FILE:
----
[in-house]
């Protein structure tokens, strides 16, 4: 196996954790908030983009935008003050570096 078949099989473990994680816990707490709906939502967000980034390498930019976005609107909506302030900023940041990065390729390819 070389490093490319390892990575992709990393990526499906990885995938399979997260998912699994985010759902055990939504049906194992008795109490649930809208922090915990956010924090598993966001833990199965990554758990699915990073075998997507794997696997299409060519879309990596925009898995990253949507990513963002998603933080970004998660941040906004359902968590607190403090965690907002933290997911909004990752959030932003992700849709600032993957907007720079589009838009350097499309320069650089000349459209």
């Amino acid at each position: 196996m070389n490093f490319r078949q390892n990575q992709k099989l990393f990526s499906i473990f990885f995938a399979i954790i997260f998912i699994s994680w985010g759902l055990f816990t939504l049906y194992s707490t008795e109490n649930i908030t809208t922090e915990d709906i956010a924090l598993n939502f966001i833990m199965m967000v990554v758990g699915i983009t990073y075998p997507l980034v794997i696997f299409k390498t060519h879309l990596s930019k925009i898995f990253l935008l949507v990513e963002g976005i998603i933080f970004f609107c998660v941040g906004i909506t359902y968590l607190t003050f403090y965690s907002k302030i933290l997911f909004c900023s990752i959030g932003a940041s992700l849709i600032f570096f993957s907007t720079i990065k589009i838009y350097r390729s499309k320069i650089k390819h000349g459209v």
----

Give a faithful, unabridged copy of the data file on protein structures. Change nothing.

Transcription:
[in-house]
């Protein structure tokens, strides 16, 4: 196996954790908030983009935008003050570096 078949099989473990994680816990707490709906939502967000980034390498930019976005609107909506302030900023940041990065390729390819 070389490093490319390892990575992709990393990526499906990885995938399979997260998912699994985010759902055990939504049906194992008795109490649930809208922090915990956010924090598993966001833990199965990554758990699915990073075998997507794997696997299409060519879309990596925009898995990253949507990513963002998603933080970004998660941040906004359902968590607190403090965690907002933290997911909004990752959030932003992700849709600032993957907007720079589009838009350097499309320069650089000349459209």
């Amino acid at each position: 196996m070389n490093f490319r078949q390892n990575q992709k099989l990393f990526s499906i473990f990885f995938a399979i954790i997260f998912i699994s994680w985010g759902l055990f816990t939504l049906y194992s707490t008795e109490n649930i908030t809208t922090e915990d709906i956010a924090l598993n939502f966001i833990m199965m967000v990554v758990g699915i983009t990073y075998p997507l980034v794997i696997f299409k390498t060519h879309l990596s930019k925009i898995f990253l935008l949507v990513e963002g976005i998603i933080f970004f609107c998660v941040g906004i909506t359902y968590l607190t003050f403090y965690s907002k302030i933290l997911f909004c900023s990752i959030g932003a940041s992700l849709i600032f570096f993957s907007t720079i990065k589009i838009y350097r390729s499309k320069i650089k390819h000349g459209v």